Residents of Sidama go to the polls today to vote whether the sub-region should become an autonomous region. Local authorities have stepped up security around Hawassa for the referendum, and tensions are high. If the outcome is affirmative, Hawassa could become the capital of the tenth Ethiopian region. What will the impact be on our producers and farmers and how might this affect the upcoming harvest? Read on to learn more.


Most of the production in Sidama happens between Hawassa and Gedeb

Understanding the conflict

Ethiopia’s 1995 constitution created nine regional states, which were divided along ethnic lines. Tigray is dominated by Tigrayans, Amhara is dominated by Amharas, and so on.

In contrast, Sidama is a sub-region of the Southern Nations, Nationalities and Peoples’ Region (SNNPR), which governs more than 50 ethnicities. According to the Ethiopian constitution, ethnic groups have a right to request autonomous rule and Sidama activists have been pushing for a referendum for over 20 years.

As an autonomous region, Sidama could create their own policies, control a regional police force and assign a budget according to the priorities of the Sidama people.

Views on the referendum

Sidama activists say autonomous rule is necessary to address long standing discrimination and violence against the Sidama people. They consider their efforts as part of the democratisation of the country promised by the Ethiopian prime minister, Abiy Ahmed.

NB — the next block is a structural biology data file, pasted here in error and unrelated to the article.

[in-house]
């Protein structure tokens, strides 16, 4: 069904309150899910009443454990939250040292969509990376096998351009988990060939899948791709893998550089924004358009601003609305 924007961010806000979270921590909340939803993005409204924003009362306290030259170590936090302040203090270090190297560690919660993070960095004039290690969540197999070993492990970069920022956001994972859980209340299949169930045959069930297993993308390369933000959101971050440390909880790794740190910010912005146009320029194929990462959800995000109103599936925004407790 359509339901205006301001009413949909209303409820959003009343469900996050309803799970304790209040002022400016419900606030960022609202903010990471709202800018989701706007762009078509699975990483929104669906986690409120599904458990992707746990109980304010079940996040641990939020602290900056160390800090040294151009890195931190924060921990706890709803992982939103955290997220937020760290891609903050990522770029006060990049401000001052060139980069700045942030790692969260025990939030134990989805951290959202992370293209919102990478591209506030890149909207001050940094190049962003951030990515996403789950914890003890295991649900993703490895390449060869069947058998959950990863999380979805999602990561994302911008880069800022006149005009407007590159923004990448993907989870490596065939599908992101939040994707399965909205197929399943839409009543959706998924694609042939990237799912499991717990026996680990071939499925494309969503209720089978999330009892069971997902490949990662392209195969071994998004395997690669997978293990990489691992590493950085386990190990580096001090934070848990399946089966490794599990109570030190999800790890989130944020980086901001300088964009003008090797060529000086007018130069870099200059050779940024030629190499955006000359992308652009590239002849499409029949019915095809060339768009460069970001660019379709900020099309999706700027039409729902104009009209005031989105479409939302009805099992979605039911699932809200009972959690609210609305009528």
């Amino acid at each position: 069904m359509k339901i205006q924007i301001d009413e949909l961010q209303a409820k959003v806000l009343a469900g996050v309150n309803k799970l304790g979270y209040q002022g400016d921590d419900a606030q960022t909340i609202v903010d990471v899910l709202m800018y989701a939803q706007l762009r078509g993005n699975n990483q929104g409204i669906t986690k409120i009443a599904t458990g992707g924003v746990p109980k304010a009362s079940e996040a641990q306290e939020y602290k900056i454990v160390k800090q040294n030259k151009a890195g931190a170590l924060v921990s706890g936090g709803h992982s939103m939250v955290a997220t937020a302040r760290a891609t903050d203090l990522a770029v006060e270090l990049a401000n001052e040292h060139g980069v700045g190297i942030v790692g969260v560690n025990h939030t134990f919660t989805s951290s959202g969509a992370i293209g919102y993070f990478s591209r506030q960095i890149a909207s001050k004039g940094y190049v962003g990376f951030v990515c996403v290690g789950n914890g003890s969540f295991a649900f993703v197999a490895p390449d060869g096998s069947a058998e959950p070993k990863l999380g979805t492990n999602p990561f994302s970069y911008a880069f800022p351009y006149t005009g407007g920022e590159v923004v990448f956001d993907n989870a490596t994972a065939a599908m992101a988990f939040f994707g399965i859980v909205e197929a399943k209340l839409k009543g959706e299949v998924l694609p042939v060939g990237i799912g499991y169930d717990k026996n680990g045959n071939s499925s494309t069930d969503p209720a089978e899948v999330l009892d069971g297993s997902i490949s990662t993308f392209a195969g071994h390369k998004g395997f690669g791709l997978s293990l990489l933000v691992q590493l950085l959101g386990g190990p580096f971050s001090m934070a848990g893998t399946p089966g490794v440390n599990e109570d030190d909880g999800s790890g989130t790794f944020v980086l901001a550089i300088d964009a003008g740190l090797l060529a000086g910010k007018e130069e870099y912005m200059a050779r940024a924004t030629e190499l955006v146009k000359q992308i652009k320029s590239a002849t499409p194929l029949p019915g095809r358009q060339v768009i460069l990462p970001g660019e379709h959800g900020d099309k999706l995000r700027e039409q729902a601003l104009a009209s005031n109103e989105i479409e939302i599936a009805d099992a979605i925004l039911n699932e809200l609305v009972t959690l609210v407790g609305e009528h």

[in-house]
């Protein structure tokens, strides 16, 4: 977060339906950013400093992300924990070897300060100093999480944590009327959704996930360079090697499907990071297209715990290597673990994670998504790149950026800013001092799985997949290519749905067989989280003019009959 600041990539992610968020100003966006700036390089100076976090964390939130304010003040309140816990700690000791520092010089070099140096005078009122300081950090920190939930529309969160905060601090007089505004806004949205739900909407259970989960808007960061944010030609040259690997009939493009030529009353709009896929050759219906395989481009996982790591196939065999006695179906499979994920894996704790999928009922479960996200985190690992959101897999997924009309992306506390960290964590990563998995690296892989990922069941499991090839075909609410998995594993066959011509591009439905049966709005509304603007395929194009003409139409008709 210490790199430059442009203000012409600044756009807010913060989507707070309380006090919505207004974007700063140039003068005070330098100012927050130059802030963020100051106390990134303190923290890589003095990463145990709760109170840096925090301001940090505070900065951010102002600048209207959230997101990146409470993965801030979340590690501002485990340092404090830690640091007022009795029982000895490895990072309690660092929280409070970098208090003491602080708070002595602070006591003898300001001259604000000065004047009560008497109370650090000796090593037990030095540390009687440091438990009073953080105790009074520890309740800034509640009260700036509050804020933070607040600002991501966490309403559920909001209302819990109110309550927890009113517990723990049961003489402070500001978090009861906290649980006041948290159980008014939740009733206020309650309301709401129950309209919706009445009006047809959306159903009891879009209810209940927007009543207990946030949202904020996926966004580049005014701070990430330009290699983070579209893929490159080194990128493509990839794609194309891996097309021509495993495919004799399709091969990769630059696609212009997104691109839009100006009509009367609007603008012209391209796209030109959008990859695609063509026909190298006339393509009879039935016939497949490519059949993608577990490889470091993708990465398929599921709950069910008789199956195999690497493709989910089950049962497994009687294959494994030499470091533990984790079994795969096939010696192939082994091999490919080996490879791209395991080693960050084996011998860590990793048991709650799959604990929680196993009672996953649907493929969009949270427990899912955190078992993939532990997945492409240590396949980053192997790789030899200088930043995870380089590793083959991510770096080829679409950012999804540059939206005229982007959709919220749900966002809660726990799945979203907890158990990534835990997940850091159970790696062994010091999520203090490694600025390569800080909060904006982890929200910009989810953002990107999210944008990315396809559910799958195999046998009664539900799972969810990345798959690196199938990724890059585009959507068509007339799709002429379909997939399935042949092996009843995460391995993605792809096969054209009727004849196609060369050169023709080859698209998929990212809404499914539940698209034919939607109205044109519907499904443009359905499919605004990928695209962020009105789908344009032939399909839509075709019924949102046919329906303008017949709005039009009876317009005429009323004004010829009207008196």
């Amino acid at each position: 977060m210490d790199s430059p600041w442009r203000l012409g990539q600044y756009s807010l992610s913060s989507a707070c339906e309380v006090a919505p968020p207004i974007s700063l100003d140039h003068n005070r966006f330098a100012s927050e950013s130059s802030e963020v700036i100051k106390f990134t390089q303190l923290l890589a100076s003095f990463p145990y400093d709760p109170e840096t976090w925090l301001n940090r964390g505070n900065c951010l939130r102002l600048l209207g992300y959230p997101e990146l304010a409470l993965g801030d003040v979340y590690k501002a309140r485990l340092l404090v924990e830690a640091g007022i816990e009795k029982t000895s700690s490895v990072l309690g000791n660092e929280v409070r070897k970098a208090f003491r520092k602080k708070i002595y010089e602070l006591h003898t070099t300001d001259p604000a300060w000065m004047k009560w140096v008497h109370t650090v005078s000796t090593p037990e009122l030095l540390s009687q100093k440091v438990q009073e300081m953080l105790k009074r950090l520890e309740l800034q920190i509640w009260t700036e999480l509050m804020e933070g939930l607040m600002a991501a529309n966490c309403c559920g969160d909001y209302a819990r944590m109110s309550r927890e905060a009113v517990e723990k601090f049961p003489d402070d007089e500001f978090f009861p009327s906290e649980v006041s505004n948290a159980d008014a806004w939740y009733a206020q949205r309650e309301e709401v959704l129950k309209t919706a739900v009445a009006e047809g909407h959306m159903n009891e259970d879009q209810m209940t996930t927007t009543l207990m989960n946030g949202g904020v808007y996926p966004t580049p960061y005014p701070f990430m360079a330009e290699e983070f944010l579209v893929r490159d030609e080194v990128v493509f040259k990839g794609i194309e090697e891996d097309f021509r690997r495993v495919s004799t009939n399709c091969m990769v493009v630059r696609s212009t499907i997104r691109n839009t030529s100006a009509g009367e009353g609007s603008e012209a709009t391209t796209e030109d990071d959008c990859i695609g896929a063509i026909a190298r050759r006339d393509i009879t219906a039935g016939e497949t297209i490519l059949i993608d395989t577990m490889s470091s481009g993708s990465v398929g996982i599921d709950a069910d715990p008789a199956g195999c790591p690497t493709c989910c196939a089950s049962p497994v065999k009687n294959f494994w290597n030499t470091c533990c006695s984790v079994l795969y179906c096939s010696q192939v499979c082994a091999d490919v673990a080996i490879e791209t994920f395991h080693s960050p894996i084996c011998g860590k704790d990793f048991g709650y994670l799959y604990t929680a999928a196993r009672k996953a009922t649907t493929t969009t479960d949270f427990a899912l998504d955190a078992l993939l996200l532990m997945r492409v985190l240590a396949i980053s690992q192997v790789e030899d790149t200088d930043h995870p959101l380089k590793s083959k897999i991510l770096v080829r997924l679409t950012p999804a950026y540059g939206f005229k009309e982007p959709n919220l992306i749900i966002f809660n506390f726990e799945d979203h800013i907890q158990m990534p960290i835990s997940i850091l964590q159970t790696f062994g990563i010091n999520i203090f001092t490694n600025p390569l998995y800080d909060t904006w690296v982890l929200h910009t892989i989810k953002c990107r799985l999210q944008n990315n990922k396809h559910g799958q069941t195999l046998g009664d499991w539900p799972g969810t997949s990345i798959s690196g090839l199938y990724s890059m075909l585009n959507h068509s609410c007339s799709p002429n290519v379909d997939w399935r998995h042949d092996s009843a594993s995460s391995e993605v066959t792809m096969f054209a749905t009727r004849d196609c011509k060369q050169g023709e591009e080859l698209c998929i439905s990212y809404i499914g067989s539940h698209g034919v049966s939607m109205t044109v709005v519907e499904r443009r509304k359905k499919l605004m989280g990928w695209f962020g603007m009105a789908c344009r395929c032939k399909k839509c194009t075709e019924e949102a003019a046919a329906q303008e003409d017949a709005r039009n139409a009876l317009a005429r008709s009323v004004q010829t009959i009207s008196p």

However, not everyone is convinced that an affirmative outcome be beneficial to everyone, especially the region’s ethnic minorities, with some fearing that this could lead to institutional discrimination.

The impact on the coffee sector

In previous harvests we have bought coffee through the Sidama Coffee Farmers Cooperative Union (SCFCU). General manager, Tsegaye Anebo, doesn’t think the referendum will impact coffee production or the demand for coffee from Sidama. “Indeed we will have a political implication,” he said “but nothing that will impact directly in the marketing.”

However the region has been tense for several months and recent conflicts between ethnic groups has led to road closures all over the south. This is why we cancelled our trip to visit the washing stations that was originally scheduled for this week. Extended road closures could also cause logistical problems with the current harvest, so we are keeping a close eye on events.

It is hard to say what impact this will have on future harvests at this stage. Sidama is the largest producer and exporter of coffee in Ethiopia. If they become and independent region, there might be new regulations and border crossings put in place.

Travel to Ethiopia this harvest

If everything goes well, there is no concern and we will go ahead with our planned trip from December 8th – 14th. However if the situation changes and Sidama decides to protest, we won’t visit the south again this season and we’ll ask suppliers to send samples to us in Addis.

Rely on us for pre-selections

If you are not able to visit Ethiopia this year, we are here on the ground in Addis. Let us know what you’re looking for and we can manage the pre-selections and send you PSS for approval.

Get in touch with Alex to discuss your travel plans and requirements for the coming harvest.

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Follow us on Twitter where we’ll post regular updates on the political situation here in Ethiopia.
 


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